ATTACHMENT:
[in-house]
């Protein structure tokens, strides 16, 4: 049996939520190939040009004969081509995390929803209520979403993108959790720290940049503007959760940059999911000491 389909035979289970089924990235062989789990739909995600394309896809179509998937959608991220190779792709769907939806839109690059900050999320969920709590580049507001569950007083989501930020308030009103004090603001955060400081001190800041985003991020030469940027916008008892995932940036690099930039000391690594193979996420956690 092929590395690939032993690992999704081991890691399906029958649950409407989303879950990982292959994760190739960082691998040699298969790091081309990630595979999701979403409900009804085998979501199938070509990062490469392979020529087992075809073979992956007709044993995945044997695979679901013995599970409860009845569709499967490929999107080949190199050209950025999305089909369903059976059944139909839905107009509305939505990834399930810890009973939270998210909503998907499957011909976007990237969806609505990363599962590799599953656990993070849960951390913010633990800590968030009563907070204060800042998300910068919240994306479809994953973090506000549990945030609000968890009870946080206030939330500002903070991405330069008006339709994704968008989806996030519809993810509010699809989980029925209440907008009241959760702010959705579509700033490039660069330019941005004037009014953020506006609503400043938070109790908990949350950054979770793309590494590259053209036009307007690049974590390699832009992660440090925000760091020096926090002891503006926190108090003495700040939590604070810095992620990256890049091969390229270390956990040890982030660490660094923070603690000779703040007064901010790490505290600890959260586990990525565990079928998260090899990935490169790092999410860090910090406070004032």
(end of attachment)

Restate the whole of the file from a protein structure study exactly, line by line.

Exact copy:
[in-house]
């Protein structure tokens, strides 16, 4: 049996939520190939040009004969081509995390929803209520979403993108959790720290940049503007959760940059999911000491 389909035979289970089924990235062989789990739909995600394309896809179509998937959608991220190779792709769907939806839109690059900050999320969920709590580049507001569950007083989501930020308030009103004090603001955060400081001190800041985003991020030469940027916008008892995932940036690099930039000391690594193979996420956690 092929590395690939032993690992999704081991890691399906029958649950409407989303879950990982292959994760190739960082691998040699298969790091081309990630595979999701979403409900009804085998979501199938070509990062490469392979020529087992075809073979992956007709044993995945044997695979679901013995599970409860009845569709499967490929999107080949190199050209950025999305089909369903059976059944139909839905107009509305939505990834399930810890009973939270998210909503998907499957011909976007990237969806609505990363599962590799599953656990993070849960951390913010633990800590968030009563907070204060800042998300910068919240994306479809994953973090506000549990945030609000968890009870946080206030939330500002903070991405330069008006339709994704968008989806996030519809993810509010699809989980029925209440907008009241959760702010959705579509700033490039660069330019941005004037009014953020506006609503400043938070109790908990949350950054979770793309590494590259053209036009307007690049974590390699832009992660440090925000760091020096926090002891503006926190108090003495700040939590604070810095992620990256890049091969390229270390956990040890982030660490660094923070603690000779703040007064901010790490505290600890959260586990990525565990079928998260090899990935490169790092999410860090910090406070004032």